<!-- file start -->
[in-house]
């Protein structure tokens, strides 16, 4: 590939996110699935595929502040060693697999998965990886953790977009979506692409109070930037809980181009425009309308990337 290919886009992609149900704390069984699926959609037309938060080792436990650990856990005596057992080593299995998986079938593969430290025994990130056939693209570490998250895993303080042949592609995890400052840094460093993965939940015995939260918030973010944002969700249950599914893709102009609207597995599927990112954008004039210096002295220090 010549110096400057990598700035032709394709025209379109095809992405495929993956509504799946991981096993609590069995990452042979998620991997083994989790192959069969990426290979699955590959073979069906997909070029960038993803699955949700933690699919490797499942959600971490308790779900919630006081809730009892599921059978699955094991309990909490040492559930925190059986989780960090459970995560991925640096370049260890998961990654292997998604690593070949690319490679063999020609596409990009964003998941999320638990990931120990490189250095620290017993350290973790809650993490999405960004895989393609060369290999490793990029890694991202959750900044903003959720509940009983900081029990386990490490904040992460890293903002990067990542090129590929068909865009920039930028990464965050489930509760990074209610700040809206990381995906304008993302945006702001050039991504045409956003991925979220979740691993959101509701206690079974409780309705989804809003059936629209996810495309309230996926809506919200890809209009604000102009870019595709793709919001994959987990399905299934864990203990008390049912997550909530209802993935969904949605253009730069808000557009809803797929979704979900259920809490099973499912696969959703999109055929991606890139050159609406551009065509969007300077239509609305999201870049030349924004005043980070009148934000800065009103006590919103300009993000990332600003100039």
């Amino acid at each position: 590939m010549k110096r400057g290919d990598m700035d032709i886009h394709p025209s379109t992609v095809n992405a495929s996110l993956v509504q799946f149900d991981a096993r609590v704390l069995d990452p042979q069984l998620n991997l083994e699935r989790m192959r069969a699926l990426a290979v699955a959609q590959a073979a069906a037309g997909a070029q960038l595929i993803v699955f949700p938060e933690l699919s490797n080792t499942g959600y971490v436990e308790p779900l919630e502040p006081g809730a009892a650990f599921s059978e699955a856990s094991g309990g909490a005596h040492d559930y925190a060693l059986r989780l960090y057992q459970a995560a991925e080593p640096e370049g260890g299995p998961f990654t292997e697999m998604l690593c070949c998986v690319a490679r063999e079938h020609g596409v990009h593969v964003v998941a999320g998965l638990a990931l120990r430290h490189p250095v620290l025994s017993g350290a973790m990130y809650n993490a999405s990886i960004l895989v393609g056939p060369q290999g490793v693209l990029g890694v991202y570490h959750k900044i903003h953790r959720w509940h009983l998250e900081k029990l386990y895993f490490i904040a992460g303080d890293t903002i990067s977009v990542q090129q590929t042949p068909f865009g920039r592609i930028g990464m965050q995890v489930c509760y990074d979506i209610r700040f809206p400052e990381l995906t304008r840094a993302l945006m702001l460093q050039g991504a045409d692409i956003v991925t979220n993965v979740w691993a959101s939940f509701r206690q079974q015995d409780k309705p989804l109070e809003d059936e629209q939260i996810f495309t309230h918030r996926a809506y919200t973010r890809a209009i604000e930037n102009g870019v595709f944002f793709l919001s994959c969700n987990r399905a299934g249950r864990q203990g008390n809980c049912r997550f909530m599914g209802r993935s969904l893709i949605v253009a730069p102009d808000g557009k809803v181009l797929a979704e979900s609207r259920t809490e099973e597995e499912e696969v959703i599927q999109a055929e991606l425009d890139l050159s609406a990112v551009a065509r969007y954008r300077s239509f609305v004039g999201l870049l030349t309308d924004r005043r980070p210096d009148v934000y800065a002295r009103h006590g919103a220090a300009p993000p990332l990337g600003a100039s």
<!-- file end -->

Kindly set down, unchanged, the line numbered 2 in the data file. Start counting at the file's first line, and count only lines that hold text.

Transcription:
């Protein structure tokens, strides 16, 4: 590939996110699935595929502040060693697999998965990886953790977009979506692409109070930037809980181009425009309308990337 290919886009992609149900704390069984699926959609037309938060080792436990650990856990005596057992080593299995998986079938593969430290025994990130056939693209570490998250895993303080042949592609995890400052840094460093993965939940015995939260918030973010944002969700249950599914893709102009609207597995599927990112954008004039210096002295220090 010549110096400057990598700035032709394709025209379109095809992405495929993956509504799946991981096993609590069995990452042979998620991997083994989790192959069969990426290979699955590959073979069906997909070029960038993803699955949700933690699919490797499942959600971490308790779900919630006081809730009892599921059978699955094991309990909490040492559930925190059986989780960090459970995560991925640096370049260890998961990654292997998604690593070949690319490679063999020609596409990009964003998941999320638990990931120990490189250095620290017993350290973790809650993490999405960004895989393609060369290999490793990029890694991202959750900044903003959720509940009983900081029990386990490490904040992460890293903002990067990542090129590929068909865009920039930028990464965050489930509760990074209610700040809206990381995906304008993302945006702001050039991504045409956003991925979220979740691993959101509701206690079974409780309705989804809003059936629209996810495309309230996926809506919200890809209009604000102009870019595709793709919001994959987990399905299934864990203990008390049912997550909530209802993935969904949605253009730069808000557009809803797929979704979900259920809490099973499912696969959703999109055929991606890139050159609406551009065509969007300077239509609305999201870049030349924004005043980070009148934000800065009103006590919103300009993000990332600003100039």